All this talk of innovation, transformation, and inspiration has got me thinking of bus rides. Universities today swim in a sea of overwrought rhetoric. They trumpet their patents, their entrepreneurship, their empowering humanities research; they build transformative community synergies and interdisciplinary partnerships; they link up with business and government to produce ground-breaking research.

HumourMattersArticleAnd it’s not enough to exaggerate faculty accomplishment. Supercharged bluster and transformative bombast now infect graduate school and flow down to the greenest first year student. I mean, it’s not enough to just be a smart PhD student anymore. Everything you do has to be ground-breaking and original, and if you want a major award you’d better add leadership and civic engagement to the list. Big surprise that every applicant wants to sound like Gandhi reincarnated. “Oh, sure, he’s got publications, but has he brought down the British Empire?”

And don’t get me started on undergraduates. One Toronto-area school (I’ll leave its name for you, Google, and the NSA to find out) runs slick television commercials in which undergraduate students proudly herald their anticipated future accomplishments.

“2032,” one announces over an important-sounding piano score, “I oversee the development of the first lunar space port.”

“I will develop something the world has never seen,” declares another, who looks suspiciously attractive and non-dorky. All this under the tag line, “This is my time,” a rather incongruous sentiment when all the imagined accomplishments lie more than a decade away.

That last complaint may sound like mocking the Rebel Alliance from the comfort of the Death Star. But I’m a graduate of that unnamed institution and hold it in high regard and deep affection. Indeed, as a graduate student, I spent thousands of hours riding a bus to and from its rather unfortunate location. That was our time, and we cursed that commute and hoped against hope that a subway might, one day, relieve our suffering. Building a moon port would have seemed, to us, a tad premature. Cue the piano: “2017, a subway saves us 12 minutes and marginally reduces our discomfort. This is my time.”

To this day, however, I remain convinced that every lurching, uncomfortable bus-riding minute was worth it. That university did not transform me into a font of innovation—my own self-branding goals might be summed up as “boundless mediocrity” (a phrase that, sadly but appropriately, I didn’t even think of myself)—but it’s possible that I left it just a little bit smarter than when I arrived. Those overcrowded bus rides didn’t hurt either. When you’re standing about four inches from your lurching neighbor, you inevitably get to talking about thesis research, and by the end of the ride, you might know just a little bit more about an unfamiliar topic.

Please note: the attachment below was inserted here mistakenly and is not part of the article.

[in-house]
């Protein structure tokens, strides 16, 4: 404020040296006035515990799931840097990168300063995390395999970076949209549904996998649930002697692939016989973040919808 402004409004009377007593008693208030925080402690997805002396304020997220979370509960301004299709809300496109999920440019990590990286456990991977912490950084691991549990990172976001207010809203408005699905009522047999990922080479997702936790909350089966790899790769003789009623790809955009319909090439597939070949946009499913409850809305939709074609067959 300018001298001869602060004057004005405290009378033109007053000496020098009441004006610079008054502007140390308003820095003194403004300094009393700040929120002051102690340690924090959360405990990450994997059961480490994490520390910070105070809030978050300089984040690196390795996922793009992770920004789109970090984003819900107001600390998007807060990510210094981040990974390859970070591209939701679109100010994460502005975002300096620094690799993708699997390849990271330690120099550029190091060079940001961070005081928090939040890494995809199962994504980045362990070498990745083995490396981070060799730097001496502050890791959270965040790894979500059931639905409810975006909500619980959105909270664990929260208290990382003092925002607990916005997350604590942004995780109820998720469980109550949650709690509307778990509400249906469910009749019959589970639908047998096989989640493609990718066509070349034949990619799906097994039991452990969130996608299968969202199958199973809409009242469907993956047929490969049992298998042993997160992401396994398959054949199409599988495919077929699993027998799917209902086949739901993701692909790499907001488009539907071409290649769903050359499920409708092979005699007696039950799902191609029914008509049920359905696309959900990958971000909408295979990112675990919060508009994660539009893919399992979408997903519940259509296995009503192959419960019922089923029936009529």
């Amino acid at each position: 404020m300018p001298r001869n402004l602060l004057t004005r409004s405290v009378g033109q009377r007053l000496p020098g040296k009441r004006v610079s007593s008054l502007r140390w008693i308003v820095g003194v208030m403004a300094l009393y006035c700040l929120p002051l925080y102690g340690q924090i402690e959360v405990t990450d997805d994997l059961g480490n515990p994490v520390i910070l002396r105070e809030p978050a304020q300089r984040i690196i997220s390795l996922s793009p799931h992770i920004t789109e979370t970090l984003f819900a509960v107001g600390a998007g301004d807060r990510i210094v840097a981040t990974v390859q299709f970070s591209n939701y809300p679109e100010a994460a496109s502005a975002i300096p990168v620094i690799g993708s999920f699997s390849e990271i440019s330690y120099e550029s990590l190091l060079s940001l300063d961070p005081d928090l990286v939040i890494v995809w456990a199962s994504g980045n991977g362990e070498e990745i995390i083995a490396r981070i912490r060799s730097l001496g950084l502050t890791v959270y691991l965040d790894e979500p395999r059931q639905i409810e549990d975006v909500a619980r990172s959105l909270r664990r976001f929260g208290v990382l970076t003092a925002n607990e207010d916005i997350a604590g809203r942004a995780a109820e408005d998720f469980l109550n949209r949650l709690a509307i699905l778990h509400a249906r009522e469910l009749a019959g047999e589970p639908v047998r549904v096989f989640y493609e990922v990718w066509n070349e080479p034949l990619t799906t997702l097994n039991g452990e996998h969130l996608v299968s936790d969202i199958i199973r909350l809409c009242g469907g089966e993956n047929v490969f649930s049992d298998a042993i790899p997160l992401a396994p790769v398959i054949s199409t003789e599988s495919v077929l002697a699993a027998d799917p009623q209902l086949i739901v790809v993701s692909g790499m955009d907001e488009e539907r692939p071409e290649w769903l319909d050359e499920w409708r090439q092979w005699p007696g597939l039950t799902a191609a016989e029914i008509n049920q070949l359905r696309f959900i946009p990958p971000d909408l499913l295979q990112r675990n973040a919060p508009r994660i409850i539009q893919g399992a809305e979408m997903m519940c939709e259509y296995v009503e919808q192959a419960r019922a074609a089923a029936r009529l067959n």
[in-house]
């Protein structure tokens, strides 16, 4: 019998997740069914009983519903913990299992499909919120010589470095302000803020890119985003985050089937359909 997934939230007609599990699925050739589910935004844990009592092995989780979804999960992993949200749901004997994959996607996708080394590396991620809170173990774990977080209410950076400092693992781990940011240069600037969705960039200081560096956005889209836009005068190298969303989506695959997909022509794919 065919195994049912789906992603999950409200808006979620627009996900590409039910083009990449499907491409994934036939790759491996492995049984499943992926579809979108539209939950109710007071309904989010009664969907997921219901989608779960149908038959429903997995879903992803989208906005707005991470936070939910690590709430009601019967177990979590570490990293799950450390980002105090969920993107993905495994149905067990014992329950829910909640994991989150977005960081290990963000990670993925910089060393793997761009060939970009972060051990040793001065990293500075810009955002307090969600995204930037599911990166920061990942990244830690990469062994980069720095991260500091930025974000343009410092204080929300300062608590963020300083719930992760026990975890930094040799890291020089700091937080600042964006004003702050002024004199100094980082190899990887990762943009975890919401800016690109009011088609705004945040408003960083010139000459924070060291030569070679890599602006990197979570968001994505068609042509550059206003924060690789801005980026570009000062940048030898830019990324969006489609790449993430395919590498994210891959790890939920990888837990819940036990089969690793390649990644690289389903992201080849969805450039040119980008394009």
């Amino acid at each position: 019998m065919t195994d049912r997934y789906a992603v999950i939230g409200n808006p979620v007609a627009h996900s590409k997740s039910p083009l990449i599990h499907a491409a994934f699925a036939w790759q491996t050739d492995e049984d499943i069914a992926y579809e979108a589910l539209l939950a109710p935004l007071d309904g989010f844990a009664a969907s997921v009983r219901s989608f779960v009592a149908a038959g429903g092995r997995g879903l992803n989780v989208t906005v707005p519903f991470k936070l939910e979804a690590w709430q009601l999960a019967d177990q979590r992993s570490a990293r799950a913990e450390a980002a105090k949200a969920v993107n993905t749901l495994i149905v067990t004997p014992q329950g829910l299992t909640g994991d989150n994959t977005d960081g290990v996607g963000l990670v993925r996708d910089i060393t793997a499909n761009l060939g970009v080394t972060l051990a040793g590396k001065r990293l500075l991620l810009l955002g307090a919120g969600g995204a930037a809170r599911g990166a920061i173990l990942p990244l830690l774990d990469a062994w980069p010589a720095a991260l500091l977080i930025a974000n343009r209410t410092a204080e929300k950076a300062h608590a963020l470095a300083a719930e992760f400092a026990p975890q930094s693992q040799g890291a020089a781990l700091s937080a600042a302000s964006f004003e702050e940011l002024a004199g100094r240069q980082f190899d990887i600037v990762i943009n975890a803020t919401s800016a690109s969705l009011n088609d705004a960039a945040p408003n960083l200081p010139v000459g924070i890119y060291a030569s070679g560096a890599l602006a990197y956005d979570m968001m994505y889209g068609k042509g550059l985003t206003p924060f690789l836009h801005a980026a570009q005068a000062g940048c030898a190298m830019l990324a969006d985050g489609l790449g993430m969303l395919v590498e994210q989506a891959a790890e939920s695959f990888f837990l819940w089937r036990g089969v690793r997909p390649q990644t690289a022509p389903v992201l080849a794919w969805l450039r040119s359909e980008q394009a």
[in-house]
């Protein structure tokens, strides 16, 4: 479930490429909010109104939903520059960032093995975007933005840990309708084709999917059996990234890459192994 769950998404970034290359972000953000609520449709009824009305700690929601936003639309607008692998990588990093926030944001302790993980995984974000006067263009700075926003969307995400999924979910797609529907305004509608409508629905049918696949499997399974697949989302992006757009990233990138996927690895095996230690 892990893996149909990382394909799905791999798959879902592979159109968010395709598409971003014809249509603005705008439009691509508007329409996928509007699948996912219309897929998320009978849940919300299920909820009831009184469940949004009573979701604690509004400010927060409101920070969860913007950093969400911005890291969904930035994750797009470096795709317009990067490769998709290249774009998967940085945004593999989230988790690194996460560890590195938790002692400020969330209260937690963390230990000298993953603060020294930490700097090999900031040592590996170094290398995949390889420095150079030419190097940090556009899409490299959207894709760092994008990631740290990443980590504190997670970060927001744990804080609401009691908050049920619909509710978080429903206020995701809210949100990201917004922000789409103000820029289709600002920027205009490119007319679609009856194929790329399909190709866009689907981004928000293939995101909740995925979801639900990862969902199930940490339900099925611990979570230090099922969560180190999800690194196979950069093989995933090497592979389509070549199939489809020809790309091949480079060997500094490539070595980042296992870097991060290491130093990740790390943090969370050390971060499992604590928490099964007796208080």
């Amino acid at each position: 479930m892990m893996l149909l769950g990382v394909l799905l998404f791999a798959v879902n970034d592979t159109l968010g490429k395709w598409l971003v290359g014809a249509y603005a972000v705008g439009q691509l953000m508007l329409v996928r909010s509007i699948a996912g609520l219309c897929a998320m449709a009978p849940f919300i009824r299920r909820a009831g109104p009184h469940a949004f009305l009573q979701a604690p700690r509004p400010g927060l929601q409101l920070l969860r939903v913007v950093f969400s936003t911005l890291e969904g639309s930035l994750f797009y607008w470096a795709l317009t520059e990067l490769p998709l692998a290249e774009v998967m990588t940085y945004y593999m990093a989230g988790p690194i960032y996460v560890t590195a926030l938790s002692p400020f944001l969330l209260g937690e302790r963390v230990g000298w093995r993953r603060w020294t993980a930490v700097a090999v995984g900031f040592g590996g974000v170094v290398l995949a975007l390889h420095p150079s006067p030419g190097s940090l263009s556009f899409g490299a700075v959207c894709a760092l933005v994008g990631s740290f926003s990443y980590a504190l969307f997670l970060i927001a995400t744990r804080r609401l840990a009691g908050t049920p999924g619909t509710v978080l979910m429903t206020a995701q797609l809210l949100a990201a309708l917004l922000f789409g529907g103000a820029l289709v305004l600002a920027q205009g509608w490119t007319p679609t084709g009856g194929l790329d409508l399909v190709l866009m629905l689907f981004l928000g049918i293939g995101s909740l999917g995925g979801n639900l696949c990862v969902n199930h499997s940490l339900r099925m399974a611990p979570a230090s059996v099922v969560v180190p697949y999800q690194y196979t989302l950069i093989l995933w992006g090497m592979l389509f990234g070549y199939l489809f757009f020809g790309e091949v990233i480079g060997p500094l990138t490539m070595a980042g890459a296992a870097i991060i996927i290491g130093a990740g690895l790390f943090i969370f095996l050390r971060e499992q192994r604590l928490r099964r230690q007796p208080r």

Surely that form of learning—little bits of knowledge spread around, face-to-face, to many somewhat smart people—is a more laudable academic purpose than trumped-up transformation. Absent a few historical flashpoints, human progress has been a long, sometimes agonizing, always inefficient process of small incremental gains. Universities have played host both to dramatic change and the more creeping picayune process of improvement. We should probably recognize that the latter always outnumbers the former, and that we depend on the middling improvements more than the sexy, epochal ones. I mean, even Gandhi needed someone to proofread
his footnotes.

Granted, “making our middle-range students seem marginally less idiotic” will not win many awards for public sector branding. Nor are we likely to attract donors with ukulele-scored videos with unattractive students declaring, “This is my B minus”. And “Raising the bar on mediocrity” might not please many neo-liberal governments or Silicon Valley visionaries. But surely there’s as much merit in thousands of small gains as there is in one big one, and just as much value in a bus ride as a space port.

Steve Penfold is Academic Matters’ humour columnist. He moonlights as an Associate Professor of History at the University of Toronto.